After first hearing of James Tanton (the subject of our April 2017 interview), I was excited to discover that he had books in print. The first one I got was SOLVE THIS! Even though I was already a mathematics teacher and teacher-educator, I found many of the problems it offered challenging, some of them more than slightly so. Very few of them were familiar to me and many required thinking in areas of mathematics I knew little about, though that didn’t make them inaccessible or overly forbidding.
What grabbed my attention instantly, however, was the way in which Tanton structured the book. There were three main divisions. The first, “Activities and Problem Statements,” had 30 sections, each of which presented two to five related problems that introduced one main mathematical theme. Solving one problem in a section didn’t guarantee that the reader could automatically get the next one, but it seemed generally helpful to try them in order within a section. On the other hand, it was perfectly fine to skip a section if the problems were not of interest or seemed too difficult. Some themes recurred in later sections, but overall, each chapter could be tackled independently and out of sequence.
The second division, “Hints, Some Solutions, and Further Thoughts,” offered just that. For some problems, Tanton offered minimal hints that could help the would-be solver get a grip on a way to attack them. In a few cases, he gave a solution. But often, the solution was there only because those pesky “further thoughts” posed related, perhaps more challenging questions. Of course, for those familiar with how mathematicians think, this was a familiar approach of generalizing from a particular problem to something deeper and/or further reaching. Indeed, I thought I recognized the hand of George Polya and his book on heuristic approaches to mathematics, HOW TO SOLVE IT.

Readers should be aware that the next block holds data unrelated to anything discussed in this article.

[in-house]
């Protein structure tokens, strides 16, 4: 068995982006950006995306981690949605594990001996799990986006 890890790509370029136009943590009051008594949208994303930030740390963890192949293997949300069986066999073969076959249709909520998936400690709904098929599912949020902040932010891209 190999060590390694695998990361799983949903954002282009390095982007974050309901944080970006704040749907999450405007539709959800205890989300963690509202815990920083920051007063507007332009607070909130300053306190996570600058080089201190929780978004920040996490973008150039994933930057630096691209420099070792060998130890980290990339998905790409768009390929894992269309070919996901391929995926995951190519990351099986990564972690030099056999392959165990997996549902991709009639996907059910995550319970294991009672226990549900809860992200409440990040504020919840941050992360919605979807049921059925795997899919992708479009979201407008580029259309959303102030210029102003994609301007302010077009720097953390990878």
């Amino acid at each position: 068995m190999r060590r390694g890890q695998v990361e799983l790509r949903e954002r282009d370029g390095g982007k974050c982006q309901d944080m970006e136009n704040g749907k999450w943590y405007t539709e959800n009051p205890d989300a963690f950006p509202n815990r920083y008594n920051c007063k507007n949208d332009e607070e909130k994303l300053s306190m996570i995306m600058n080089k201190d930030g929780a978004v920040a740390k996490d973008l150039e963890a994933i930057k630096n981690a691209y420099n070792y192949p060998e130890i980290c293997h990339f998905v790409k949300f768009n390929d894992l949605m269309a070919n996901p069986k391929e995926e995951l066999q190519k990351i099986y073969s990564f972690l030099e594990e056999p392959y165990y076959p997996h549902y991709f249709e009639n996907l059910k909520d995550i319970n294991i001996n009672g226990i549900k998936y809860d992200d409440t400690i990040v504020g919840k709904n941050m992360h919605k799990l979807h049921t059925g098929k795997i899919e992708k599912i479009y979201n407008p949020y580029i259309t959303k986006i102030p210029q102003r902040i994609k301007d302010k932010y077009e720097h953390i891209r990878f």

The last division, “Solutions and Discussions,” generally gave answers to problems from the first 30 chapters, as well as to those posed in those “further thoughts,” but there were also even FURTHER thoughts offered here, which is to say follow-up questions to some of the previous problems. And these were left for readers to ponder past the completion of the book. And this, too, was consistent with the teaching of Professor Polya, as well as with the philosophy of Ellen and Robert Kaplan, the Math Circle founders who first told me about James Tanton.
To be clear, SOLVE THIS! is a book for more than “math club” students. It should be of interest to both veteran recreational mathematics enthusiasts and novices, to students not yet in college, to those considering becoming mathematics majors, and to anyone who wants to learn something about how mathematicians often think about problems, what they do with them, and how almost any good problem leads not simply to answers but to more problems and questions.